Rabbi Jachter's Halacha Files
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Parshat Tetzaveh          10 Adar I 5765             February 19, 2005             Vol.14 No.22


The Role of Archaeology in Halachic Decision Making - Part One
by Rabbi Chaim Jachter

Introduction
A very exciting and relatively new area of Halachic concern is the potential impact of archaeological discoveries upon Halachic decision-making. The areas of potential impact include proper positioning of Mezuzot, Mikveh construction, identification of Techeilet, proper time of Megillah reading, and the weight of coins used for Pidyon HaBen. We will discuss whether Halacha accords credibility to archaeological discoveries and conclusions. These essays are based largely on an essay on this topic written by Rav Yonatan Adler that appears in the current issue of Techumin. My consultations with Mr. Steven Pickman, an Orthodox Jew who has completed an undergraduate degree in archaeology and is pursuing graduate studies in archaeological and objects conservation, have enriched my grasp of this topic and have considerably improved the quality of this presentation. The comments made by members of Congregation Rinat Yisrael of Teaneck, before whom I delivered a Shiur on this topic, have also enriched this article.

Three Classic Discussions
There are three classic cases in the Gemara and Rishonim where the question of the Halachic utility of archaeological discoveries arises. First, the Gemara (Bava Batra 73b-74a) relates that Rabbah bar bar Channah was once traveling in the desert guided by an Arab. The Arab directed him to the graves of the Dor HaMidbar. Rabbah bar bar Channah sought to remove the Tzitzit from one of the bodies in order to bring it to the Beit Midrash to be scrutinized by the Chachamim, but his efforts failed. When he returned, his rabbinical colleagues chided him, saying that if his intention was to determine whether the Halacha follows Beit Shammai or Beit Hillel regarding the number of strings one places on the Tzitzit, he merely had to look at the Tzitzit and report about the findings to the Chachamim instead of trying to remove a sample.
Rav Hershel Schachter (Nefesh HaRav p.53 footnote 26) observes that the fact that the rabbis were open to considering the Tzitzit of the Dor HaMidbar as a factor in deciding whether to rule in accordance with Beit Shammai and Beit Hillel seems to prove that the Halacha does consider archaeological evidence in rendering Halachic decisions. On the other hand, Rav Chaim Kanievsky (Taamah Dikra, Parashat Shelach) and Rav Shlomo Aviner (Iturei Kohanim 174:34) conclude that Rabbah bar bar Channah’s failure to derive Halachic conclusions from his discovery indicates that Hashem does not want us to draw Halachic conclusions from discoveries of the past.
The latter approach seems to contradict the celebrated principle of “Lo Bashamayim Hi” (“it is not in heaven”), that post-Matan Torah heavenly decrees play no role in Halachic decision-making (see Bava Metzia 59b). One may respond that the Gemara in Bava Metzia 59b merely teaches that heavenly decrees declaring Divine agreement with a specific rabbinic opinion are discounted by Halachic decisors. However, Rav Yehuda Shaviv (editor’s note to Techumin 24:496) suggests that the Halacha might consider general principles and rules that are indicated by the Divine guidance of history. Rav Yosef Dov Soloveitchik seems to adopt a similar approach (see Nefesh HaRav p.88 footnote 29; also see Nefesh HaRav p.53 footnote 26), arguing that Hashem’s Will is discernible by the direction of history.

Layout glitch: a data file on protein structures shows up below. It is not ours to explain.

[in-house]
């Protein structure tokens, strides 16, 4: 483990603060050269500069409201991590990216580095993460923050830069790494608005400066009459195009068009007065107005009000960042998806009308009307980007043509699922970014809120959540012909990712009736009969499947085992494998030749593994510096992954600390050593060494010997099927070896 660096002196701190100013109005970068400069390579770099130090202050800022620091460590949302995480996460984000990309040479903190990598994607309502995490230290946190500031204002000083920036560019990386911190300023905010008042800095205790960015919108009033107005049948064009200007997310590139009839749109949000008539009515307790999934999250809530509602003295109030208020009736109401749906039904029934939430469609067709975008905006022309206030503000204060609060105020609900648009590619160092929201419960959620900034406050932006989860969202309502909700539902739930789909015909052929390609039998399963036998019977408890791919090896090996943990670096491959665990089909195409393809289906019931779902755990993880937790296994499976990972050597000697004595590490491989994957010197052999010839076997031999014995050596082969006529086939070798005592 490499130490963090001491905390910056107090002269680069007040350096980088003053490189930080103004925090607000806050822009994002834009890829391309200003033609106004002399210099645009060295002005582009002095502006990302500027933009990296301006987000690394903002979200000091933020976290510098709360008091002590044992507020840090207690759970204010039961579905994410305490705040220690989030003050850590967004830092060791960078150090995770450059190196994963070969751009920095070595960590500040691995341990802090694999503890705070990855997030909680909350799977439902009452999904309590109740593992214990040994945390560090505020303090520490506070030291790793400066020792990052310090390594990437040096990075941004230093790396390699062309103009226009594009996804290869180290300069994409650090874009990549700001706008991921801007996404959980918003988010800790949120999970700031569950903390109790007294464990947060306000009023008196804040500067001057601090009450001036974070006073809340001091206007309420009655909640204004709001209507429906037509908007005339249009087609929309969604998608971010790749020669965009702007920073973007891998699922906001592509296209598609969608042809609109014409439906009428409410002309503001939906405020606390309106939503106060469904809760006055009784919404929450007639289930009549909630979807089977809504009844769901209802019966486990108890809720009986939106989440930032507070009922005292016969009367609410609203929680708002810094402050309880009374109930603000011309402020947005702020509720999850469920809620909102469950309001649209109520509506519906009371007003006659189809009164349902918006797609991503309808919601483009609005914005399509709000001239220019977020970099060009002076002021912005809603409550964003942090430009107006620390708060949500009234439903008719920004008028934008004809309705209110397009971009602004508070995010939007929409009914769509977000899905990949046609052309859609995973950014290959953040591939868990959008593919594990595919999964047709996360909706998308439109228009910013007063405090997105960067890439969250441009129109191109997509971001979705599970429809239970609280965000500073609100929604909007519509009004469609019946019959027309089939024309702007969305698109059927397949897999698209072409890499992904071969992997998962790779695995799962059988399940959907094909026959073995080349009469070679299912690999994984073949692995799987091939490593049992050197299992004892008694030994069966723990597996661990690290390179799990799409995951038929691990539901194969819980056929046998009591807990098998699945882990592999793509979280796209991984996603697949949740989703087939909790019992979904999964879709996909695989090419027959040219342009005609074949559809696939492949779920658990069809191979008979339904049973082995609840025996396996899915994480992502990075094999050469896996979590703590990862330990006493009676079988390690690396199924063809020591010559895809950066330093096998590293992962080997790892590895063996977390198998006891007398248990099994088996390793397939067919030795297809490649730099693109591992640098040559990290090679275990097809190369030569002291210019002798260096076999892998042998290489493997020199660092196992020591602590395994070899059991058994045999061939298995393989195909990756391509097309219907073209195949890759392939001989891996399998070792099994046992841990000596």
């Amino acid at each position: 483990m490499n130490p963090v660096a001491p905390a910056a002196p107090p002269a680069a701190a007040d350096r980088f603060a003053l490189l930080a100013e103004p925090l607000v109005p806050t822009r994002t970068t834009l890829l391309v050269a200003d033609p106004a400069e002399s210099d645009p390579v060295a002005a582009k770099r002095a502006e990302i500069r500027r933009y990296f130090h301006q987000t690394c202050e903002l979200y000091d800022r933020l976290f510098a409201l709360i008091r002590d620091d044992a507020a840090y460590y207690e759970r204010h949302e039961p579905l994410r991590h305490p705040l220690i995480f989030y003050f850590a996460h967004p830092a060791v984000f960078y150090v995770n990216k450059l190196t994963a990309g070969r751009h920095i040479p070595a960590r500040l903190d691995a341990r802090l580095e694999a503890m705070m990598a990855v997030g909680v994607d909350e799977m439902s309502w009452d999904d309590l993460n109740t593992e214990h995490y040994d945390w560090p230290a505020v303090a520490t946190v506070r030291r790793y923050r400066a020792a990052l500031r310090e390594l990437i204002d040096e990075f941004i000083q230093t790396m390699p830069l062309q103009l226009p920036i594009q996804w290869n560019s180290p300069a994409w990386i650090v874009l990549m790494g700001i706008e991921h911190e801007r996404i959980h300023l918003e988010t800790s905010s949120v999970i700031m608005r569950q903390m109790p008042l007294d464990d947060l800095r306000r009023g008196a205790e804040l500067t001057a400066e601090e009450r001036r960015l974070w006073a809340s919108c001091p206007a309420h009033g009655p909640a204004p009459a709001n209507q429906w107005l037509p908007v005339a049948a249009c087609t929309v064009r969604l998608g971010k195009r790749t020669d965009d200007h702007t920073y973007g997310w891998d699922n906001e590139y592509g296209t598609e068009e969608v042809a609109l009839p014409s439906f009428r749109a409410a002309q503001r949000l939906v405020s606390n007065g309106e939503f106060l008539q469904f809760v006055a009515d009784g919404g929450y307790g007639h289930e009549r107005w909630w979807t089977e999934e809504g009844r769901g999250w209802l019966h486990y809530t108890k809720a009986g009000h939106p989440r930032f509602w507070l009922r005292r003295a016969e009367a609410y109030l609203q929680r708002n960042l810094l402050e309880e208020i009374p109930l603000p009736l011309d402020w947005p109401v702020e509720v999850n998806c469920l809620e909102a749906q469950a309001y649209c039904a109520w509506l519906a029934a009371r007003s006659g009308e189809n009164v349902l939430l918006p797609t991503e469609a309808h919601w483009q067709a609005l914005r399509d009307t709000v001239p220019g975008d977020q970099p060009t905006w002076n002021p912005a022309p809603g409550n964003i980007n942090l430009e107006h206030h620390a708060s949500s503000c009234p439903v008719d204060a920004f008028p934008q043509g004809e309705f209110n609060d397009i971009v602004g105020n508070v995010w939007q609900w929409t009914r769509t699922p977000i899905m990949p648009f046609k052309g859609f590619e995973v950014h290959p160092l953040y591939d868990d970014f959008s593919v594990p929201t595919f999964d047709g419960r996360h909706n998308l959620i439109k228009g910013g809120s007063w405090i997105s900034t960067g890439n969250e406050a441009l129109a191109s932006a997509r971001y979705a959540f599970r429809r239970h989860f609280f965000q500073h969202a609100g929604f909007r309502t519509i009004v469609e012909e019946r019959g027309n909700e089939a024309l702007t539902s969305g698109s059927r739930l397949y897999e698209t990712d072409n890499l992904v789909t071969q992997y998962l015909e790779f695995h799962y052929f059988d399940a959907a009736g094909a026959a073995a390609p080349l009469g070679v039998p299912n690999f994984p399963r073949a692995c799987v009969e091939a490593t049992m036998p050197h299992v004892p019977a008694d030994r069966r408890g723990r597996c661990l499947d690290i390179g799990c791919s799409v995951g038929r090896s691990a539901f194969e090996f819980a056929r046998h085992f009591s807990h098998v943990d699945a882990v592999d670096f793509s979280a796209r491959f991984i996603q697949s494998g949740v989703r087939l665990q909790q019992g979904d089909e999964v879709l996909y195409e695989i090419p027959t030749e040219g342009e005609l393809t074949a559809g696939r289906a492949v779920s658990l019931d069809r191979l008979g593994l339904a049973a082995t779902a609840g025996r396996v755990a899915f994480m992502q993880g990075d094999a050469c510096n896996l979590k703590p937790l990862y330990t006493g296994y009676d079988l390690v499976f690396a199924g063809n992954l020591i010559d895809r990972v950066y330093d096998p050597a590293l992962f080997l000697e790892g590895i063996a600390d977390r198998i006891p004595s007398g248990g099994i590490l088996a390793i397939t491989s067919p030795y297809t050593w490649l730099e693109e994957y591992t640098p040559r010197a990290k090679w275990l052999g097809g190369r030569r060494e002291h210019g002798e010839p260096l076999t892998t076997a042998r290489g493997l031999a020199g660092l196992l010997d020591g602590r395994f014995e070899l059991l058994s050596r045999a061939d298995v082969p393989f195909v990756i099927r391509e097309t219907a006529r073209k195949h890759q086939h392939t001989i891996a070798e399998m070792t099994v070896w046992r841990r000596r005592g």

The second classic case is the Smag (positive Mitzvot 22) who supports the common practice to wear Tefillin whose Parshiot are arranged in accordance with Rashi’s view, from an ancient set of Tefillin that were found buried in the area of the grave of the prophet Yechezkel. The Drisha (Orach Chaim 34) responds that this find does not necessarily disprove the opinion of Rabbeinu Tam, as it possible that these Tefillin were buried precisely because they were invalid! The Bach (ad. loc.) responds, though, that improper ordering of the Tefillin does not warrant burial as the Parshiot simply could have been placed in proper order.
Nonetheless, one could respond to the Smag’s argument by noting that it is difficult to draw conclusions from one artifact. Indeed, it is entirely possible that in other digs, Tefillin whose Parshiot are arranged in accordance with the opinion of Rabbeinu Tam will be found. In fact, I have heard that it indeed is true that sets of Tefillin with Parshiot arranged in accordance with both Rashi and Rabbeinu Tam’s opposing views have been found in archaeological excavations conducted in the twentieth century.
Incidentally, one should not be surprised by the discovery that the Rashi-Rabbeinu Tam debate raged already in earlier generations. The Gemara frequently mentions that the Amoraim engaged in debates that were already debated by the Tannaim in earlier generations. I encountered this experience in the late 1980’s when I became involved in Eruv design and construction. I learned that Rabbanim in America debated whether the positioning of a Lechi beneath a wire should be determined by plumb line or by eyesight alone (see my Gray Matter pp.182-184). I thought that I could resolve this debate simply by asking the older Rabbanim what the practice was in pre-war Europe. To my surprise, I discovered that the same difference of opinion existed in pre-war Europe and had reemerged in the 1980’s when Jews began building community Eruvin in America (I also discovered that the same difference of opinion existed in Israel).